The Nobel Banquets – a century of culinary history
by Ulrica Söderlind*
The first Nobel Prize Award Ceremony was held on the 10th of December 1901, capped with a banquet at the Grand Hôtel in Stockholm. Through the years, the Nobel Banquet has become an affair followed with great interest not only by those who are lucky to be invited, but even by those who content themselves with watching the event live from their television sets at home, reading about it in the newspapers the following days, or finding all about it at this web site, nobelprize.org.
The first banquet in 1901 was attended by 113 male guests. In 1934, as the prestige of the Nobel Prize increased, more people became interested in attending the Nobel Prize Award Ceremony and the Nobel Banquet. The number of guests increased from 150 to 350. Today, some 1,300 guests are invited, among them members of the academe, government, cultural and industry sectors, diplomatic corps, and the Royal Family of Sweden.
The Hall of Mirrors of the Grand Hôtel in Stockholm served as the venue for the first 29 years of the banquet, after that it was transferred to the Stockholm City Hall’s “Gyllene Salen” or Golden Hall to accommodate more guests. The Grand Hôtel hosted the Nobel Banquet again during the years 1931-1933. In 1934, it was moved back to the Golden Hall of Stockholm City Hall. During the Hungarian uprising of 1956, the Nobel Banquet was replaced by a simpler meal at the Swedish Academy. In 1974, it was held at the Blue Hall at the Stockholm City Hall which continues to be the venue to this day.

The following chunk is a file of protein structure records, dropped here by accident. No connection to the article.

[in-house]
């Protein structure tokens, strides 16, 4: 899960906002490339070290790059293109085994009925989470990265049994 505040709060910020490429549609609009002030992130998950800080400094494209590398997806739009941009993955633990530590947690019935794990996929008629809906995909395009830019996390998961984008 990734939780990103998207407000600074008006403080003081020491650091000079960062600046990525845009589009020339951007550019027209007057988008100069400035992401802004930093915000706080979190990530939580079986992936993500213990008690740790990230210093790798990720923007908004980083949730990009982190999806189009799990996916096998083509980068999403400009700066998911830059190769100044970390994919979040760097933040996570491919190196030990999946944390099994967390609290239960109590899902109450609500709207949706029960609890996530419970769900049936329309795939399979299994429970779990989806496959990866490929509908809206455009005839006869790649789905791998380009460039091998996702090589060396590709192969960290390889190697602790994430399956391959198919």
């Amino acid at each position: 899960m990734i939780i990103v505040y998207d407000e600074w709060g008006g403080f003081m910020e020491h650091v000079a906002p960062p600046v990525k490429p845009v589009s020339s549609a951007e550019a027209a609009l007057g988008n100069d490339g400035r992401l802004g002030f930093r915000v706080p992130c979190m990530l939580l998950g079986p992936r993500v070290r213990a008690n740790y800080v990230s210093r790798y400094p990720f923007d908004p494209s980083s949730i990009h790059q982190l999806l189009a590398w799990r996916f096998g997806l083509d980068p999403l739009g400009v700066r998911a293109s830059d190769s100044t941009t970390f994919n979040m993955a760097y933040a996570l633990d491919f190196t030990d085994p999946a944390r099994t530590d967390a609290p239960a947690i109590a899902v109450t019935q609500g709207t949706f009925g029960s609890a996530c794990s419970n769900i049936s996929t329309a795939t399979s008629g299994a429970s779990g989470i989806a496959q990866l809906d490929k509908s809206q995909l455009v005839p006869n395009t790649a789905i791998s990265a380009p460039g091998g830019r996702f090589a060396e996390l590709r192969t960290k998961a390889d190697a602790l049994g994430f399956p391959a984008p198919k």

Holding a gathering of this proportion and prestige entails a lot of preparation and hard work. Everything has to be synchronized to perfection. Being part of the staff is an exacting task and yet many covet to be part of the group that today includes a catering manager, banqueting hall manager, head chef, 8 head waiters, 210 waiters and waitresses, 5 wine waiters, 20 cooks and about 20 people responsible for washing up and transporting food. The shopping list for 1,300 covers is impressive. At one time it included 2,692 pigeon breasts, 475 lobster tails, 100 kilos of potatoes, 70 liters of sweet and sour raspberry vinegar sauce, 67 kilos of Jerusalem artichokes, 53 kilos of Philadelphia cheese, 45 kilos of lightly smoked salmon, the list can be made longer. Three days before the big day, preparations begin in the kitchen and everyone works according to a strict schedule.
Nobel dinner service
During the first years, guests were seated at tables arranged in the shape of a horseshoe. Today, long tables are required, with the table of honor set in the middle of the banquet hall. On the day of the Nobel Banquet the Blue Hall is laid out with 65 tables in exact positions using 470 meters of tablecloth. 30 people wearing white gloves begin the time-consuming task of laying out 6,730 pieces of porcelain, 5,384 glasses and 9,422 pieces of cutlery. The same care is given to each place setting, whether it is for the table of honor or the tables for students. In 1991, the Nobel Foundation ordered a specially designed dinner set in time for the 90th anniversary celebration of the Nobel Prize. The dinner service reflects Swedish design and culture and has become a total success.